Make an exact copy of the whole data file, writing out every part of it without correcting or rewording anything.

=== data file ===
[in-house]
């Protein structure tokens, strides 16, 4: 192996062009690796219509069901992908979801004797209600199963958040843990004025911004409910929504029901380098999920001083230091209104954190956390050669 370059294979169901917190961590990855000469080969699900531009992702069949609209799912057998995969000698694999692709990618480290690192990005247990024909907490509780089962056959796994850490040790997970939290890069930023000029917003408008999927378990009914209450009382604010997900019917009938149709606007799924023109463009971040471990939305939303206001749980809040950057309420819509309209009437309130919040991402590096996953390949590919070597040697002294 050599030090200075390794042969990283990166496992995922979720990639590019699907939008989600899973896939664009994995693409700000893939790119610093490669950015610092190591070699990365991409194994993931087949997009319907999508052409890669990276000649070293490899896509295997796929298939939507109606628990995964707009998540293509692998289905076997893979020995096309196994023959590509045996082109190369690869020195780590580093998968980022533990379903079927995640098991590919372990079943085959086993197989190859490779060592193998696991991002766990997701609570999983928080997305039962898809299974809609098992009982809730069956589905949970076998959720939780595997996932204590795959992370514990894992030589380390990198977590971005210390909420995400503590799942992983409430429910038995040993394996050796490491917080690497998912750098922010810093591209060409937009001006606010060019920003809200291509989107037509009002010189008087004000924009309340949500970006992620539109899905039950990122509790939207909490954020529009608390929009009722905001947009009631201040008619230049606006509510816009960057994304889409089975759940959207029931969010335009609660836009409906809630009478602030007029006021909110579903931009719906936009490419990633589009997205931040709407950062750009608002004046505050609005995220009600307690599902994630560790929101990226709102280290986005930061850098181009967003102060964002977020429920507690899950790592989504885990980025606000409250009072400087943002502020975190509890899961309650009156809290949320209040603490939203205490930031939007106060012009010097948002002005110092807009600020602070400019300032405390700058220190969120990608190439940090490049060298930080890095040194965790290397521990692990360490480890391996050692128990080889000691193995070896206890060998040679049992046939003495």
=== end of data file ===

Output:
[in-house]
């Protein structure tokens, strides 16, 4: 192996062009690796219509069901992908979801004797209600199963958040843990004025911004409910929504029901380098999920001083230091209104954190956390050669 370059294979169901917190961590990855000469080969699900531009992702069949609209799912057998995969000698694999692709990618480290690192990005247990024909907490509780089962056959796994850490040790997970939290890069930023000029917003408008999927378990009914209450009382604010997900019917009938149709606007799924023109463009971040471990939305939303206001749980809040950057309420819509309209009437309130919040991402590096996953390949590919070597040697002294 050599030090200075390794042969990283990166496992995922979720990639590019699907939008989600899973896939664009994995693409700000893939790119610093490669950015610092190591070699990365991409194994993931087949997009319907999508052409890669990276000649070293490899896509295997796929298939939507109606628990995964707009998540293509692998289905076997893979020995096309196994023959590509045996082109190369690869020195780590580093998968980022533990379903079927995640098991590919372990079943085959086993197989190859490779060592193998696991991002766990997701609570999983928080997305039962898809299974809609098992009982809730069956589905949970076998959720939780595997996932204590795959992370514990894992030589380390990198977590971005210390909420995400503590799942992983409430429910038995040993394996050796490491917080690497998912750098922010810093591209060409937009001006606010060019920003809200291509989107037509009002010189008087004000924009309340949500970006992620539109899905039950990122509790939207909490954020529009608390929009009722905001947009009631201040008619230049606006509510816009960057994304889409089975759940959207029931969010335009609660836009409906809630009478602030007029006021909110579903931009719906936009490419990633589009997205931040709407950062750009608002004046505050609005995220009600307690599902994630560790929101990226709102280290986005930061850098181009967003102060964002977020429920507690899950790592989504885990980025606000409250009072400087943002502020975190509890899961309650009156809290949320209040603490939203205490930031939007106060012009010097948002002005110092807009600020602070400019300032405390700058220190969120990608190439940090490049060298930080890095040194965790290397521990692990360490480890391996050692128990080889000691193995070896206890060998040679049992046939003495």